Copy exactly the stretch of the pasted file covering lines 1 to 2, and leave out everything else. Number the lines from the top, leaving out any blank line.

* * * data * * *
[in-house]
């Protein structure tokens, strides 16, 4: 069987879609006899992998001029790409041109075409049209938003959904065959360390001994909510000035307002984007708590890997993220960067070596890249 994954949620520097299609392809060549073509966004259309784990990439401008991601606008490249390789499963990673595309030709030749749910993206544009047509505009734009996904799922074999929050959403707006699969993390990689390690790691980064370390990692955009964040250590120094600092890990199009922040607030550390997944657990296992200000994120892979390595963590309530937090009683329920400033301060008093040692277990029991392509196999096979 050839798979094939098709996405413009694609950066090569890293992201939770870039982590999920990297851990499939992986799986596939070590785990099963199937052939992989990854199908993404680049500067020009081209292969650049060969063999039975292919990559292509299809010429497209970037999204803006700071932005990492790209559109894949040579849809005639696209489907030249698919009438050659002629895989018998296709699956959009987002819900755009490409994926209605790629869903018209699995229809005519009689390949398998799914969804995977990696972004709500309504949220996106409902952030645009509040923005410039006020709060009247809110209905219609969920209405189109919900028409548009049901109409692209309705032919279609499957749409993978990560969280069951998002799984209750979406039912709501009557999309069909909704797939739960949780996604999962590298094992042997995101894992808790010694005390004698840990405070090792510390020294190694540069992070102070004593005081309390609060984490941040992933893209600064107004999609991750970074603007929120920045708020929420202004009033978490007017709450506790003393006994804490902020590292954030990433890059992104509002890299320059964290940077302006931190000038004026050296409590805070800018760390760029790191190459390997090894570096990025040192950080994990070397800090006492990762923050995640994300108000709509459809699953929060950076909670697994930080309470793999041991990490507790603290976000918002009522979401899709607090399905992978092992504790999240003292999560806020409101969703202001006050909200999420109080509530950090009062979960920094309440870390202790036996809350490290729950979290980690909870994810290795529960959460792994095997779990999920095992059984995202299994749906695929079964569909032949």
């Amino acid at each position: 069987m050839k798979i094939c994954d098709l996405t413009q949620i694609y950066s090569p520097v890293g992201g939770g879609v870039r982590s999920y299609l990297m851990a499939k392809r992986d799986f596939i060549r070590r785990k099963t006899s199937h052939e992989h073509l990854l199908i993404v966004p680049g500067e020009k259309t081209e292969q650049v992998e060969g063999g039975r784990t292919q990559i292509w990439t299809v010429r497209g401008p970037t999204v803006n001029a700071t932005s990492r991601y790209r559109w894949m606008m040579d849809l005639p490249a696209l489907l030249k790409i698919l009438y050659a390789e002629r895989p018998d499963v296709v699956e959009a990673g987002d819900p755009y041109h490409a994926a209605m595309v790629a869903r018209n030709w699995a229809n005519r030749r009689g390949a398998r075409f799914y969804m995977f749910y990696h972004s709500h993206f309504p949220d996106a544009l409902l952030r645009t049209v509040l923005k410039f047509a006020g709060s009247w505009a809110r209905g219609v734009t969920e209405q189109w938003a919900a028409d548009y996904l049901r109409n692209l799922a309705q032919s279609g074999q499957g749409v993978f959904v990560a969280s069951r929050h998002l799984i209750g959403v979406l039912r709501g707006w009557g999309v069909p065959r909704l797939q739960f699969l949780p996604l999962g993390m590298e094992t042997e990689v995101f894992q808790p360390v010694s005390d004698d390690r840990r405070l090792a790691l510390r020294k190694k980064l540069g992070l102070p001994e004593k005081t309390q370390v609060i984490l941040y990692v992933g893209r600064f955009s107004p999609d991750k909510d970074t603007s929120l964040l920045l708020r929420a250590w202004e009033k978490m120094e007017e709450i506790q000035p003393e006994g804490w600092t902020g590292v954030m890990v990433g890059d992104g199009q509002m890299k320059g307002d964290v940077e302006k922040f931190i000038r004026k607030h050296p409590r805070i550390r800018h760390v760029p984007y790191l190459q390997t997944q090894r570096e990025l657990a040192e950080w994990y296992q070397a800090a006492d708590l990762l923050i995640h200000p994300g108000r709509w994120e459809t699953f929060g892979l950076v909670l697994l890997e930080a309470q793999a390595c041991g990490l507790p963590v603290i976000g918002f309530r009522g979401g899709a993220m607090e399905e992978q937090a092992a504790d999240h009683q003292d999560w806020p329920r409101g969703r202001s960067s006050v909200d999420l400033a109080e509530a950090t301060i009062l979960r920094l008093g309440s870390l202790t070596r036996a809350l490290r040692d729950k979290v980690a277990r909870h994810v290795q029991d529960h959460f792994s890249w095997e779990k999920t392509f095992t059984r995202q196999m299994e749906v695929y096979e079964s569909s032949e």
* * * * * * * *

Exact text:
[in-house]
């Protein structure tokens, strides 16, 4: 069987879609006899992998001029790409041109075409049209938003959904065959360390001994909510000035307002984007708590890997993220960067070596890249 994954949620520097299609392809060549073509966004259309784990990439401008991601606008490249390789499963990673595309030709030749749910993206544009047509505009734009996904799922074999929050959403707006699969993390990689390690790691980064370390990692955009964040250590120094600092890990199009922040607030550390997944657990296992200000994120892979390595963590309530937090009683329920400033301060008093040692277990029991392509196999096979 050839798979094939098709996405413009694609950066090569890293992201939770870039982590999920990297851990499939992986799986596939070590785990099963199937052939992989990854199908993404680049500067020009081209292969650049060969063999039975292919990559292509299809010429497209970037999204803006700071932005990492790209559109894949040579849809005639696209489907030249698919009438050659002629895989018998296709699956959009987002819900755009490409994926209605790629869903018209699995229809005519009689390949398998799914969804995977990696972004709500309504949220996106409902952030645009509040923005410039006020709060009247809110209905219609969920209405189109919900028409548009049901109409692209309705032919279609499957749409993978990560969280069951998002799984209750979406039912709501009557999309069909909704797939739960949780996604999962590298094992042997995101894992808790010694005390004698840990405070090792510390020294190694540069992070102070004593005081309390609060984490941040992933893209600064107004999609991750970074603007929120920045708020929420202004009033978490007017709450506790003393006994804490902020590292954030990433890059992104509002890299320059964290940077302006931190000038004026050296409590805070800018760390760029790191190459390997090894570096990025040192950080994990070397800090006492990762923050995640994300108000709509459809699953929060950076909670697994930080309470793999041991990490507790603290976000918002009522979401899709607090399905992978092992504790999240003292999560806020409101969703202001006050909200999420109080509530950090009062979960920094309440870390202790036996809350490290729950979290980690909870994810290795529960959460792994095997779990999920095992059984995202299994749906695929079964569909032949």